Bob Diamond
As if Barclays did not have enough bad publicity this week, the revolving door of senior management has caused more uncertainty surrounding the communication and organization of Barclays top employees.

Barclays CEO Bob Diamond and three of the UK bank's most senior executives will reject their bonuses this year after the regulators in the US and the UK fined the group a record £290m for manipulating two of the most important interest rates in the global financial markets.

"I am sorry that some people acted in a manner not consistent with our culture and values," said Diamond.

He also added that he, Finance Director Chris Lucas, Chief Operating Officer Jerry del Missier and investment banking boss Rich Ricci have agree to forgo any bonus this year.

Barclays has agreed to pay penalties totalling £59.5m to UK's Financial Services Authority and a further $360m to US authorities related to misconduct in the London Interbank Offered Rate (LIBOR) and the Euro Interbank Offered Rate (EURIBOR) markets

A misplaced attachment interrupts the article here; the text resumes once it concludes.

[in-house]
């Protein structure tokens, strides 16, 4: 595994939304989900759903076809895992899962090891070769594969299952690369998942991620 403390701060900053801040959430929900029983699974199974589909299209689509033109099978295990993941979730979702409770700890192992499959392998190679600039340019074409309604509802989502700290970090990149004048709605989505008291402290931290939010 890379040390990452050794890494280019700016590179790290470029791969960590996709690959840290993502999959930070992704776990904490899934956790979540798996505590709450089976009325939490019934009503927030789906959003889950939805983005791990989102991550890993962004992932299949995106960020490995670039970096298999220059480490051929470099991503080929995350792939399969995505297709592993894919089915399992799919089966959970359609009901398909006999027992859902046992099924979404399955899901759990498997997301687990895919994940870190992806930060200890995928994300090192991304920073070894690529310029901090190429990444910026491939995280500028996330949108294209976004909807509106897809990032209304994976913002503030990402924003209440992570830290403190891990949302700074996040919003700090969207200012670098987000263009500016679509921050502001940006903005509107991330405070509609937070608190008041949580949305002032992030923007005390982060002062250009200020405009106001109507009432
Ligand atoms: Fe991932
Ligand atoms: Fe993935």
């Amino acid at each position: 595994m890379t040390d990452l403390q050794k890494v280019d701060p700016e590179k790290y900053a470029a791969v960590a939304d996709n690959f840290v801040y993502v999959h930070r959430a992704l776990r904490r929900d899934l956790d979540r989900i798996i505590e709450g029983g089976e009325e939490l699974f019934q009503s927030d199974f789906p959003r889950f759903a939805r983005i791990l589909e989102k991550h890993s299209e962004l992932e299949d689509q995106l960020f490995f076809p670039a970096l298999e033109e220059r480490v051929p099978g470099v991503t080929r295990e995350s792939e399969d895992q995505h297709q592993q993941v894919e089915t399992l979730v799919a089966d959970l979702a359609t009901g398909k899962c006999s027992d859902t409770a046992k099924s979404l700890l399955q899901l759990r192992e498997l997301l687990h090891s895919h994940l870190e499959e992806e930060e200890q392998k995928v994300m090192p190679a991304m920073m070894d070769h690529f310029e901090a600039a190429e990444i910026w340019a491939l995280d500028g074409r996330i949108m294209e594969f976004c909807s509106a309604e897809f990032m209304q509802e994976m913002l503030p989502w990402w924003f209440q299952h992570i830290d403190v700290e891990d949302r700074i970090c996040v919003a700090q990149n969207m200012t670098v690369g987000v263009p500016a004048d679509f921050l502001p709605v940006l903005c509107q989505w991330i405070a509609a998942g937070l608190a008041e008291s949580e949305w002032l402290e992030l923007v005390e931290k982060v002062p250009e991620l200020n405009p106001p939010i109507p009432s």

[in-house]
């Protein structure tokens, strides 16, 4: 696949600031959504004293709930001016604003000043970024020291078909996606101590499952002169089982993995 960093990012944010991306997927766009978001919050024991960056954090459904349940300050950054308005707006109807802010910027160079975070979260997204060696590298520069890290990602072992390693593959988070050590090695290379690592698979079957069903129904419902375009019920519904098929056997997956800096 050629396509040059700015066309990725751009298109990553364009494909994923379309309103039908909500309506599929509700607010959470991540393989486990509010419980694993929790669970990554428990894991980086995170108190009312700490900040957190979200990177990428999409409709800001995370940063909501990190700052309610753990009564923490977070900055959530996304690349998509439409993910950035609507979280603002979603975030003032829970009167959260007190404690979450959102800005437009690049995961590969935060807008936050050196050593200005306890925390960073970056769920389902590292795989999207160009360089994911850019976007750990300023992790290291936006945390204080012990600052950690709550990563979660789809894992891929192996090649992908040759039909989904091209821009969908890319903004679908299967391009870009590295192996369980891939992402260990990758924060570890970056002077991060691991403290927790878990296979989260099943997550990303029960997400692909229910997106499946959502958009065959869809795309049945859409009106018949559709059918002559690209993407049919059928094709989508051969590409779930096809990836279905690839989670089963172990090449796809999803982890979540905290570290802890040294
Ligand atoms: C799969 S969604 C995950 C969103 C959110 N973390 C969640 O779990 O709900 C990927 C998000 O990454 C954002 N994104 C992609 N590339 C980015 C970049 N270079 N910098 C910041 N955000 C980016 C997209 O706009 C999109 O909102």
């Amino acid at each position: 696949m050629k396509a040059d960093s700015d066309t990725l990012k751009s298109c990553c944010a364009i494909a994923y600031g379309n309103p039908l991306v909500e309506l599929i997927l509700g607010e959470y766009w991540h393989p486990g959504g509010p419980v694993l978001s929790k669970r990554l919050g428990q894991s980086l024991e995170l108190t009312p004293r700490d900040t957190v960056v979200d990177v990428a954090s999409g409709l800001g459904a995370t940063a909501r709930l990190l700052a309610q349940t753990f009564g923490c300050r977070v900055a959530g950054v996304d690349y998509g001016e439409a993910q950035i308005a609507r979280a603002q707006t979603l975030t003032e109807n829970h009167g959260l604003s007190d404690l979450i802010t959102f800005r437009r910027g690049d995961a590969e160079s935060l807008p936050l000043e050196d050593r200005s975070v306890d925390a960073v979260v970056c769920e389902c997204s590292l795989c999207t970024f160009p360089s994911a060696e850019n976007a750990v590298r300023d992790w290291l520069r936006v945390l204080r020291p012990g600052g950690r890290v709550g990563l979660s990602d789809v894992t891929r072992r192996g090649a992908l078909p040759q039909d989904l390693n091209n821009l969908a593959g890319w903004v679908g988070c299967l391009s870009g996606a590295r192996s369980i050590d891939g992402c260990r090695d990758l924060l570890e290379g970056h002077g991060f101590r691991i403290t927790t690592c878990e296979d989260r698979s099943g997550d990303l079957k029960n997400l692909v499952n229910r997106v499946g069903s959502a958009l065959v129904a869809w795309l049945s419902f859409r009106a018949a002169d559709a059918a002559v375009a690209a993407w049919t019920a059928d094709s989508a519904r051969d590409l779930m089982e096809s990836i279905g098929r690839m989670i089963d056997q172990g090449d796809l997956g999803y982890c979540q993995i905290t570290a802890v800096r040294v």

Barclays said it had reached settlements with the FSA, the US Commodity Futures Trading Commission (CFTC) and the United States Department of Justice Fraud Section (DOJ) and the other panel members to the bodies that set various interbank rates after the authorities completed an industry-wide investigation into the setting of interbank offered rates across a range of currencies between 2005 and 2009.

Libor and Euribor valuations directly influence the value of trillions of dollars of financial deals between banks and other institutions.

"Barclays' misconduct was serious, widespread and extended over a number of years," said Tracey McDermott, acting director of enforcement and financial crime at the FSA. "The integrity of benchmark reference rates such as LIBOR and EURIBOR is of fundamental importance to both UK and international financial markets. Firms making submissions must not use those submissions as tools to promote their own interests."

"Making submissions to try to benefit trading positions is wholly unacceptable. This was possible because Barclays failed to ensure it had proper controls in place. Barclays' behaviour threatened the integrity of the rates with the risk of serious harm to other market participants," added McDermott.